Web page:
On a phone call with a friend, she started to tell me exactly what she saw me doing next and offered to help. I immediately started giving her my excuses, "I'm not ready," "I'm not the right person for that," "The timing doesn't seem right..." and my list went on.
She continued to encourage me to do just one small, manageable thing. What I hadn't really been saying out loud was that I was afraid. I went on to do that small thing, which was sending a text. That text led to another and eventually a meeting and within a few weeks; I signed with a literary agent, a dream I've had for almost my entire life.
I started to wonder what if I hadn't sent that text? Because there was a real fear that almost won.
I realized I had disqualified myself before I'd even started and I was exactly where the enemy wanted me to be; stuck.
Here are 3 signs that you're disqualifying yourself from what God wants to release through you:
1. You identify with what people say about you instead of what God says about you
The immediate excuses I recited back to my friend as if they were fact when she pushed me to send a text message weren't things I had read in God's Word.
They were things people had told me offhandedly. Most of these things were advice or opinions from learned experience or tips and ideas from a new perspective. Those are all good things, but they aren't God things. The different in that one "o" is huge.
The enemy comes to steal, kill, and destroy, (John 10:10) and one way he steals from us is he simply twists things that are usually true and helpful, but not in the specific situation we are in.
As a coach, I'm often asked to give advice. I don't really like giving advice because I truly believe my clients almost always already know the answer. It might take some digging; but they know deep down what is right for them. I won't be able to tell them. My advice isn't always helpful, it might just create more noise.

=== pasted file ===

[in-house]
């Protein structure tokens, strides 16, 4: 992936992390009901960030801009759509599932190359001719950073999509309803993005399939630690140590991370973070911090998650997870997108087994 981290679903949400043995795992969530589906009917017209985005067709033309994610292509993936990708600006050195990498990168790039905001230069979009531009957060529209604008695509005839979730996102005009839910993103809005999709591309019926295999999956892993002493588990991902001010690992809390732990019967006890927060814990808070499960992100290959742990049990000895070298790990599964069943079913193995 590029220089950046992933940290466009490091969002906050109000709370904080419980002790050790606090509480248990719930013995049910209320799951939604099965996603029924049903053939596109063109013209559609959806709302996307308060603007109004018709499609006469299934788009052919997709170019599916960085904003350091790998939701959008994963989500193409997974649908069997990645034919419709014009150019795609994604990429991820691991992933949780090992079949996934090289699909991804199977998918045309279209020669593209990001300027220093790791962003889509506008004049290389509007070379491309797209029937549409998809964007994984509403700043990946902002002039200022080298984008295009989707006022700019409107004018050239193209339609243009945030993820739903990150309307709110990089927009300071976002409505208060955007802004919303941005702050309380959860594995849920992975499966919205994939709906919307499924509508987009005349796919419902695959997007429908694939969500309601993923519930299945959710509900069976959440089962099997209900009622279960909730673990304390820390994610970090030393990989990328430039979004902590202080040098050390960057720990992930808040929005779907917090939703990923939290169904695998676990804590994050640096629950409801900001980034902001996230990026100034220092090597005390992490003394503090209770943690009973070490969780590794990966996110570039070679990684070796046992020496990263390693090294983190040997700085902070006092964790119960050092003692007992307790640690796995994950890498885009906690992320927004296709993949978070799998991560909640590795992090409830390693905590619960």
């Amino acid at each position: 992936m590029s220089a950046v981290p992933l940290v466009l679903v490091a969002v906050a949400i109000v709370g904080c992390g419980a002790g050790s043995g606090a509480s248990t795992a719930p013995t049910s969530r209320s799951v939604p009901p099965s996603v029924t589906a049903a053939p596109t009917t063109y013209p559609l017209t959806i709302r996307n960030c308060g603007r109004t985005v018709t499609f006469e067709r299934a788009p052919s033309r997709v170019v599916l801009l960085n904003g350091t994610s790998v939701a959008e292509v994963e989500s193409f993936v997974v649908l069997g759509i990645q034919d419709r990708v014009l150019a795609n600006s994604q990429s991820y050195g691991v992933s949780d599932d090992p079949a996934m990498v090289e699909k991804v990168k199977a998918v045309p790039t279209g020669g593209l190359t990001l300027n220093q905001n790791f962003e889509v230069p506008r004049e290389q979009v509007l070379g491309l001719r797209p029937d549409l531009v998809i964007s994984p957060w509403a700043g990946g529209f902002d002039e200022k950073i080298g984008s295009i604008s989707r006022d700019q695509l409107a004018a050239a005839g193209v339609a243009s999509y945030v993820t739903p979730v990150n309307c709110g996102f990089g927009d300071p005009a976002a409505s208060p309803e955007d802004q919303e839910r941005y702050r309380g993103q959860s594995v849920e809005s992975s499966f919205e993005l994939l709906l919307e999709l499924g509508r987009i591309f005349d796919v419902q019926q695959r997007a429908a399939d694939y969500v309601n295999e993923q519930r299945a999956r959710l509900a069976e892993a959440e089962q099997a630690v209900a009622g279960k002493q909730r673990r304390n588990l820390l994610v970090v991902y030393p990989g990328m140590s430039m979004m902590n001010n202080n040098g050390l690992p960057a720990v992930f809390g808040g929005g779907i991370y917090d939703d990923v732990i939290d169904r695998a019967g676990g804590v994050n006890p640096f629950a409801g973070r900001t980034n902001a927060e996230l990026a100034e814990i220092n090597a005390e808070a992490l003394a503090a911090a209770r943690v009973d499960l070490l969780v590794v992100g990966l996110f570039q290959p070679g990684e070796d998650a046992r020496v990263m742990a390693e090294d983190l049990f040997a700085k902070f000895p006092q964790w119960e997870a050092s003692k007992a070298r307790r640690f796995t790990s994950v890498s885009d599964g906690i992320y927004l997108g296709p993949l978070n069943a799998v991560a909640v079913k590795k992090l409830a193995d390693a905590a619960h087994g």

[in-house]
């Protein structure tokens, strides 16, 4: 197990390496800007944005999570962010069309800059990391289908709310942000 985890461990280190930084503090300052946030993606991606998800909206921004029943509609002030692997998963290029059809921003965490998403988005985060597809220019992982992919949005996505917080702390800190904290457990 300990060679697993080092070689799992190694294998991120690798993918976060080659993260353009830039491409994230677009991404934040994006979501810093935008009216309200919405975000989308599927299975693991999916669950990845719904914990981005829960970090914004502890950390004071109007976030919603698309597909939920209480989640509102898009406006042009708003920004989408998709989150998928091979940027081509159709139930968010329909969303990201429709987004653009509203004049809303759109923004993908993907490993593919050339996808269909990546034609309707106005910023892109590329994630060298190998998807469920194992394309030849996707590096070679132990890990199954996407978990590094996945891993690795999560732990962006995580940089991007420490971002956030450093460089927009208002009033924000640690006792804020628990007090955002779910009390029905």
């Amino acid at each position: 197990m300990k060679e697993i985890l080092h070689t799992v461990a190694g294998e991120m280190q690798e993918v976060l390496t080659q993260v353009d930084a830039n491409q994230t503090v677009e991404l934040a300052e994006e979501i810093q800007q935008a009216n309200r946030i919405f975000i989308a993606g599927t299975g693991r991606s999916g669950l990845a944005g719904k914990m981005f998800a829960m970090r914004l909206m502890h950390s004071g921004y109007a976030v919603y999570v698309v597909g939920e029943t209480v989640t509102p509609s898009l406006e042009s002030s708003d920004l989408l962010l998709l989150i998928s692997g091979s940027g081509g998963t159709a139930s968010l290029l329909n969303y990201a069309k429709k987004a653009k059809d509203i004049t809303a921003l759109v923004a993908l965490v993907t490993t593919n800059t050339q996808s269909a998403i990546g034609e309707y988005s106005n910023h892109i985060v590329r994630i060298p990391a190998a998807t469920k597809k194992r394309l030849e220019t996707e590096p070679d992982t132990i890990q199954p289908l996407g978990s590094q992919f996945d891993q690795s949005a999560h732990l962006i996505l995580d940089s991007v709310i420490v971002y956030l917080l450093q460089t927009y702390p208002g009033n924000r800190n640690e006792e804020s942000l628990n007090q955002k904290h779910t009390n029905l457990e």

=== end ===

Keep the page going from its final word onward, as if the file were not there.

I had started to disqualify myself from what God wanted for me next as I started to recite, memorize, and reinforce these things people had shared with me.
These things were good, knowledgable pieces of advice; but they were twisted when God was inviting me into deeper faith.
2. You're afraid to take a tiny step
One of my favorite passages in scripture has become the passage in Joshua where the priests are asked to stand in the water before the river dries up so they can cross over it untouched. I had the honor of writing the content for The Abide Bible for the book of Joshua. In my studies to write on this passage, I found the craziest thing: It never says how long the priests stood in the water for.
Enduring Word Bible commentary says, "Who knows how long the priests stood there in the river? It might have been a moment; but it may have been a long time – in a situation like that, a moment seems like a long time!"
When I read that, something about it stirred my spirit because I realized my fear isn't usually in that first step. It's in the part that comes after; standing in the water, waiting for God's promise to take place.
If I were one of the priests, I would have been willing to step in the water, I just might have turned right around and stepped back out if it didn't dry up immediately.
If you are afraid of taking a step, or if you're like me and you're afraid of letting your feet sink in a bit while you wait, you might be disqualifying yourself from God's promise for you.
3. You feel forgotten
When David was anointed to be king, a familiar story to many of us, he was out in the fields while his brothers and father met with Samuel. His own family had forgotten about him; his father doesn't include him when Samuel asks to meet with all his sons.
Feeling forgotten has a big impact on us; in this story there's the beautiful moment where we read,
"The Lord does not look at the things people look at. People look at the outward appearance, but the Lord looks at the heart” (1 Samuel 16:7 NIV).
It took a prophet to come into David's home, go through all other possible options, and finally prompt his dad to go get the unsuspecting choice before David was anointed. David may have felt forgotten, but this moment shows us God never forgets and He can always find us at the perfect time.
There was a sacrifice and feast happening in David's home without him. I doubt this was the first time this had happened to him. He was left out, forgotten and overlooked by other people but never by God.
Samuel could have objected based on David's education, appearance, or look, but instead He obediently anoints him.
I wonder if David had disqualified himself before even stepping foot in the room; he wasn't initially invited to the sacrifice, how could he possibly become the guest of honor?
When you start to identify with what people say about you over what God says, when you're afraid to take a step and persist, and when you feel forgotten, you might be disqualifying yourself from what God wants to do next.